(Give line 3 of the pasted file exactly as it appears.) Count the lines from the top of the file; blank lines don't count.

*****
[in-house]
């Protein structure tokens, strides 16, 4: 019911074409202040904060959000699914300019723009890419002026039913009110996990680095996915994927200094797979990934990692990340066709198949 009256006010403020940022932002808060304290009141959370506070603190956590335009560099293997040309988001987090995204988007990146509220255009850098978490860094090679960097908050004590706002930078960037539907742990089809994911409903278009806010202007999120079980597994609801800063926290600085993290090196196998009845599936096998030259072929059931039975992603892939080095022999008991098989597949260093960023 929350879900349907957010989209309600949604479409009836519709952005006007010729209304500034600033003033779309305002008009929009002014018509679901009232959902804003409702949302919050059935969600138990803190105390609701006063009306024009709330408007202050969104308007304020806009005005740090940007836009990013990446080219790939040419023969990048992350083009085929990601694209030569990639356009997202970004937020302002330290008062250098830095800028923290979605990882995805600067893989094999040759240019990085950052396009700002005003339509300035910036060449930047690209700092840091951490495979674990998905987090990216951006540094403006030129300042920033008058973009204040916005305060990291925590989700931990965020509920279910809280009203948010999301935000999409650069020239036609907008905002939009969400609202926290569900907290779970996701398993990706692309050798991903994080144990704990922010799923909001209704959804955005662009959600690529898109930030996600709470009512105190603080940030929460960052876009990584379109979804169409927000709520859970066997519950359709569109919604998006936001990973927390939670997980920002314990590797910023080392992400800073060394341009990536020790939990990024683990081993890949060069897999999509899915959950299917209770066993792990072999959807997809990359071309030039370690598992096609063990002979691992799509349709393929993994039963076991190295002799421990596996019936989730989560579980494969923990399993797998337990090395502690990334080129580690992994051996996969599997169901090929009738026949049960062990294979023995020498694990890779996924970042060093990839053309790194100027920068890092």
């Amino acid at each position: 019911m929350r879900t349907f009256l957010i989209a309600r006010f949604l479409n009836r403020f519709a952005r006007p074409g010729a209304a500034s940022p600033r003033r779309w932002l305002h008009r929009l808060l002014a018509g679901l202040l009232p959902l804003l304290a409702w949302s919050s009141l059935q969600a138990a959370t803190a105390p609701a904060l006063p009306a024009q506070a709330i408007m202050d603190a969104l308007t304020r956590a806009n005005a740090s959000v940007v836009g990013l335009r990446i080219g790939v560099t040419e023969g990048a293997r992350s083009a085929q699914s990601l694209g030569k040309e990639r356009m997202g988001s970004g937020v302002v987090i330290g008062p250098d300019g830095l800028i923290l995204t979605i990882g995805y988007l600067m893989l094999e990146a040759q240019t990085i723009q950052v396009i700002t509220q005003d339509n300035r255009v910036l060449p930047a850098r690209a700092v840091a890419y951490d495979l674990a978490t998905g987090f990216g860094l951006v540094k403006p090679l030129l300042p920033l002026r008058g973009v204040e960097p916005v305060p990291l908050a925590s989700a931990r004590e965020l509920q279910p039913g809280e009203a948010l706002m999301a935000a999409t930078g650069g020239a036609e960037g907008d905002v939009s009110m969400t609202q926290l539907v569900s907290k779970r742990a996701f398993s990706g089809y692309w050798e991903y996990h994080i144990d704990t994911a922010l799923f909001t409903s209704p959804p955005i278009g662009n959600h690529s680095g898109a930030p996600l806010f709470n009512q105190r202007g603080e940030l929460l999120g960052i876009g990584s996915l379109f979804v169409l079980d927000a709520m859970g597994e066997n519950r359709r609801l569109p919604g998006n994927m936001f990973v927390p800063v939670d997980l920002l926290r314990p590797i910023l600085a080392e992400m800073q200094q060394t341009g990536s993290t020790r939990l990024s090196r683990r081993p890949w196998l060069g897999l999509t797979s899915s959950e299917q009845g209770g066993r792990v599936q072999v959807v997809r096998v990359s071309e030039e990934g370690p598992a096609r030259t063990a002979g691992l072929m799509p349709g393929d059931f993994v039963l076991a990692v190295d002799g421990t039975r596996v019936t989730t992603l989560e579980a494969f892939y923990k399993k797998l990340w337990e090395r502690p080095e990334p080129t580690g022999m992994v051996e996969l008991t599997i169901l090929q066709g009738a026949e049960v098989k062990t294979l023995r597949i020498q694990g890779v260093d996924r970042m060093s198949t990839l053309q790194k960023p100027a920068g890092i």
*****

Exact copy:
């Amino acid at each position: 019911m929350r879900t349907f009256l957010i989209a309600r006010f949604l479409n009836r403020f519709a952005r006007p074409g010729a209304a500034s940022p600033r003033r779309w932002l305002h008009r929009l808060l002014a018509g679901l202040l009232p959902l804003l304290a409702w949302s919050s009141l059935q969600a138990a959370t803190a105390p609701a904060l006063p009306a024009q506070a709330i408007m202050d603190a969104l308007t304020r956590a806009n005005a740090s959000v940007v836009g990013l335009r990446i080219g790939v560099t040419e023969g990048a293997r992350s083009a085929q699914s990601l694209g030569k040309e990639r356009m997202g988001s970004g937020v302002v987090i330290g008062p250098d300019g830095l800028i923290l995204t979605i990882g995805y988007l600067m893989l094999e990146a040759q240019t990085i723009q950052v396009i700002t509220q005003d339509n300035r255009v910036l060449p930047a850098r690209a700092v840091a890419y951490d495979l674990a978490t998905g987090f990216g860094l951006v540094k403006p090679l030129l300042p920033l002026r008058g973009v204040e960097p916005v305060p990291l908050a925590s989700a931990r004590e965020l509920q279910p039913g809280e009203a948010l706002m999301a935000a999409t930078g650069g020239a036609e960037g907008d905002v939009s009110m969400t609202q926290l539907v569900s907290k779970r742990a996701f398993s990706g089809y692309w050798e991903y996990h994080i144990d704990t994911a922010l799923f909001t409903s209704p959804p955005i278009g662009n959600h690529s680095g898109a930030p996600l806010f709470n009512q105190r202007g603080e940030l929460l999120g960052i876009g990584s996915l379109f979804v169409l079980d927000a709520m859970g597994e066997n519950r359709r609801l569109p919604g998006n994927m936001f990973v927390p800063v939670d997980l920002l926290r314990p590797i910023l600085a080392e992400m800073q200094q060394t341009g990536s993290t020790r939990l990024s090196r683990r081993p890949w196998l060069g897999l999509t797979s899915s959950e299917q009845g209770g066993r792990v599936q072999v959807v997809r096998v990359s071309e030039e990934g370690p598992a096609r030259t063990a002979g691992l072929m799509p349709g393929d059931f993994v039963l076991a990692v190295d002799g421990t039975r596996v019936t989730t992603l989560e579980a494969f892939y923990k399993k797998l990340w337990e090395r502690p080095e990334p080129t580690g022999m992994v051996e996969l008991t599997i169901l090929q066709g009738a026949e049960v098989k062990t294979l023995r597949i020498q694990g890779v260093d996924r970042m060093s198949t990839l053309q790194k960023p100027a920068g890092i």